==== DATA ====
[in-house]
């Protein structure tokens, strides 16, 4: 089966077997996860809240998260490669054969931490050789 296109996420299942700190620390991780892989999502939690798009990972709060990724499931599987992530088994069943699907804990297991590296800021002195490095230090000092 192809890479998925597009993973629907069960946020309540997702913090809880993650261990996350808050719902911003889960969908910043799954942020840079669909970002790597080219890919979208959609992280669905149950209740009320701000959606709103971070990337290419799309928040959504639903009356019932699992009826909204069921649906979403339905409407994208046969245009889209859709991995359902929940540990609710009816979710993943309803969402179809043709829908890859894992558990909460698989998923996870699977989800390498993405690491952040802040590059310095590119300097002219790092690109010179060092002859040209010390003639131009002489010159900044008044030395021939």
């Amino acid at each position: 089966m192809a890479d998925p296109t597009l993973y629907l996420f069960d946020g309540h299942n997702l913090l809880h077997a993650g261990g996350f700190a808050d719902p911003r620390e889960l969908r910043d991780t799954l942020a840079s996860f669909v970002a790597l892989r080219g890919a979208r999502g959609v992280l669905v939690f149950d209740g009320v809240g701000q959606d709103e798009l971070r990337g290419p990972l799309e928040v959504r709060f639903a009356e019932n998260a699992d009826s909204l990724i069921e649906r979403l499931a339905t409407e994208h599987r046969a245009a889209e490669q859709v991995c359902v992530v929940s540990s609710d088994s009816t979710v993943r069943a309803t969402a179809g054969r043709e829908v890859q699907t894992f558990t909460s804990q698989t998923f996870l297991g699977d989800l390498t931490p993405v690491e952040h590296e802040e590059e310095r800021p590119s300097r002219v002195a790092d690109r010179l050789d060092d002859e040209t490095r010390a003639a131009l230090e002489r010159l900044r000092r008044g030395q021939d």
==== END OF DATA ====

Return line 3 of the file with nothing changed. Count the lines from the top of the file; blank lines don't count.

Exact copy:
């Amino acid at each position: 089966m192809a890479d998925p296109t597009l993973y629907l996420f069960d946020g309540h299942n997702l913090l809880h077997a993650g261990g996350f700190a808050d719902p911003r620390e889960l969908r910043d991780t799954l942020a840079s996860f669909v970002a790597l892989r080219g890919a979208r999502g959609v992280l669905v939690f149950d209740g009320v809240g701000q959606d709103e798009l971070r990337g290419p990972l799309e928040v959504r709060f639903a009356e019932n998260a699992d009826s909204l990724i069921e649906r979403l499931a339905t409407e994208h599987r046969a245009a889209e490669q859709v991995c359902v992530v929940s540990s609710d088994s009816t979710v993943r069943a309803t969402a179809g054969r043709e829908v890859q699907t894992f558990t909460s804990q698989t998923f996870l297991g699977d989800l390498t931490p993405v690491e952040h590296e802040e590059e310095r800021p590119s300097r002219v002195a790092d690109r010179l050789d060092d002859e040209t490095r010390a003639a131009l230090e002489r010159l900044r000092r008044g030395q021939d």